It was believed in days gone-by that a child’s temperament could be influenced by the day of the week it was born. The following old poem was designed to teach children the days of the week and is one of many old fortune-telling poems illustrating a traditional belief in the planetary link between the days of the week, a child’s personality and what fate had in store for them. There are variations of the poem. I will use the one I know, taught to me in primary school in Scotland where the word ‘bonnie’ is commonly used – I still use it myself! It is worth remembering that the meaning of words change over the years so planetary links are not always apparent. A good dictionary is also a useful tool for astrologers. Some words have a totally different meaning nowadays so bear this in mind as you read the poem.
Monday’s child is fair of face,
Tuesday’s child is full of grace,
Wednesday’s child is full of woe,
Thursday’s child has far to go,
Friday’s child is loving and giving,
Saturday’s child works hard for his living,
And the child that is born on the Sabbath day
Is bonnie and blithe, and good and gay.
Fair obviously refers to beauty but since the moon reflects the light of the sun it’s a less robust kind of beauty, it’s fairer, pleasing, rather than the knockout variety. Fair means just and free from bias but the word fair is also linked to auspiciousness and good fortune. So, according to the rhyme, anyone born on Monday will have a pleasing countenance, a balanced view and have a lucky life. The moon is the ruler of our emotions and the non-rational mind of our gut reactions and intuition, neither of which are necessarily based on established fact. So it’s just as well that these children have a bit of luck on their side. The moon is hidden under the sun’s beams at the time of a new moon, becoming visible in the sky as a thin crescent after a few days later. Being the lesser light it is fitting that the moon governs the day after the sun’s day of Sunday. This reflects the Thema Mundi where both the sun and moon’s domiciles and exaltations are adjacent.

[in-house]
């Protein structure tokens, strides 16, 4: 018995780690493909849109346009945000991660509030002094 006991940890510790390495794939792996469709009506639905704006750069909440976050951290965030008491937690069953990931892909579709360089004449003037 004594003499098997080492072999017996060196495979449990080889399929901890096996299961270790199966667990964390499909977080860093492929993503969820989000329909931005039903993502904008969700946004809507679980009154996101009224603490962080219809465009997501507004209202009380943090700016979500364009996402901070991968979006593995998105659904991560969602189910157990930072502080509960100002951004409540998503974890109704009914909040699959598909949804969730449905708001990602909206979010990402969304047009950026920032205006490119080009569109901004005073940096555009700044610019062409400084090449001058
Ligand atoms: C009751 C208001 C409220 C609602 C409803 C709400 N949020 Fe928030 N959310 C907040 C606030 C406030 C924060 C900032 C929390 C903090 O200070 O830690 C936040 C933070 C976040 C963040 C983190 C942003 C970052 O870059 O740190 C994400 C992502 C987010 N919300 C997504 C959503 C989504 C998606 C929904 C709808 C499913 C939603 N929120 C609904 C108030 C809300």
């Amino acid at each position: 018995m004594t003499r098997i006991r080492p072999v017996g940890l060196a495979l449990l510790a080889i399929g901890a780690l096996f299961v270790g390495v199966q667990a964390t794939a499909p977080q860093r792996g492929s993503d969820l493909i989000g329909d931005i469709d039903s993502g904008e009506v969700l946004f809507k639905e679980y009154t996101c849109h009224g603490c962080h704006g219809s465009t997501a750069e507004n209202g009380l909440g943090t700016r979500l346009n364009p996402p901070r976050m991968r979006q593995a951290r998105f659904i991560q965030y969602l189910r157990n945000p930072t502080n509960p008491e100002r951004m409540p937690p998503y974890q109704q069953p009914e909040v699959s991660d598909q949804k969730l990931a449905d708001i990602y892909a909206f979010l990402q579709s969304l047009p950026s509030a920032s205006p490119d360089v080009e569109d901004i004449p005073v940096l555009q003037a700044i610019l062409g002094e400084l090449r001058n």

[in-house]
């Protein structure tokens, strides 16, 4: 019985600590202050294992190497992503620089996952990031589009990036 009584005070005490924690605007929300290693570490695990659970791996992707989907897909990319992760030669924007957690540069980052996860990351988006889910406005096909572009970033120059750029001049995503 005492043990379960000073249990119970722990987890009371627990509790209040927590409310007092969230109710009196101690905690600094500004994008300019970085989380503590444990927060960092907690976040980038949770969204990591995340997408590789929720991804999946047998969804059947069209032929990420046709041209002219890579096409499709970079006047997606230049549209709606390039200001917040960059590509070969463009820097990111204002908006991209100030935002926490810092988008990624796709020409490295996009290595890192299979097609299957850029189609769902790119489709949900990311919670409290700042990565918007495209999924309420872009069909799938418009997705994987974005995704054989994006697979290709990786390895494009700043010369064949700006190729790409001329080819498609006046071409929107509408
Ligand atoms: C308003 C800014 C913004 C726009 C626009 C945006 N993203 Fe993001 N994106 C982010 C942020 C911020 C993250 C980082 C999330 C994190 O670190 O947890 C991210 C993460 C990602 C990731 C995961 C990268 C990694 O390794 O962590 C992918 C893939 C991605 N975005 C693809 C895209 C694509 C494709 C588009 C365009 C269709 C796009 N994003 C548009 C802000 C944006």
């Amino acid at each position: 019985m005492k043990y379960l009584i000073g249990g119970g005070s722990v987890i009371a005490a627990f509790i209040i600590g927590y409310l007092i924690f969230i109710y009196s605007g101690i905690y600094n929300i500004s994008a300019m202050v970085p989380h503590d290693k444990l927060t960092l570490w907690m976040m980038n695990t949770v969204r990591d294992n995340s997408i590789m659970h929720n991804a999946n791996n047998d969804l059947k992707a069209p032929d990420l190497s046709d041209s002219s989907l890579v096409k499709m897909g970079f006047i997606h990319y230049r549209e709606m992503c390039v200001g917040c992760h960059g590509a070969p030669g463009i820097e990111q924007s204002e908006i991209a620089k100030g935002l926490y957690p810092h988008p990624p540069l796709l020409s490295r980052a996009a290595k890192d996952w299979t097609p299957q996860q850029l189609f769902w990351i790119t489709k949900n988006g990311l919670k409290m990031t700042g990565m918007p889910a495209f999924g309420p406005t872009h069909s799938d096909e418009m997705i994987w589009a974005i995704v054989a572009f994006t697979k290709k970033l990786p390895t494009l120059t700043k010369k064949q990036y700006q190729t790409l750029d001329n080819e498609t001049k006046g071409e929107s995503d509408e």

Full of grace from a day ruled by mars? It seems like a contradiction for mars is the god of war. But the drive of the battlefield mars is equally useful in daily life as in warfare. In both instances, attack and aggression can be planned. Our physical energy and enthusiasm can be channelled in various ways. Athletes, dancers, acrobats and those who perform their daily physical tasks with precision and dexterity, like the village blacksmith or a stonemason, have one thing in common. They are bodily fit with well practised skills at their disposal. Smoothness of movement and effortless dexterity is second nature to them. Mars joys in the 6th house of drudgery, slavery and hard work so practise truly does make perfect. These finely honed physical skills are the product of controlled physical strength and stamina. This is why Tuesday’s child is full of grace. They say that a healthy body leads to a healthy mind and this will give the individual the attractive qualities of good manners and a sense of appropriateness and decency that make this child full of grace.
Full of woe nowadays refers to grief, bemoaning and bewailing one’s lot in life. In the past these attributes were normally linked to having a lot of responsibilities, challenges and a liabilities brought about by managing the affairs of others. As mercury governs this mid-week day he is appropriately sandwiched between the other planets, exactly where a scribe or messenger should be for mercury was messenger of the gods and at their service. Mercury is the ruler of our rational mind and intellect so it is well suited to tasks of this kind, channelling them to the matter at hand with precision and excellence. In mythology it was believed that mercury could be mischievous. A heavy burden would kept mercury constantly occupied with no free time to do as he pleased, hence he was full of woe. Mercury joys in the first house which has general signification over the head and its contents which includes the brain.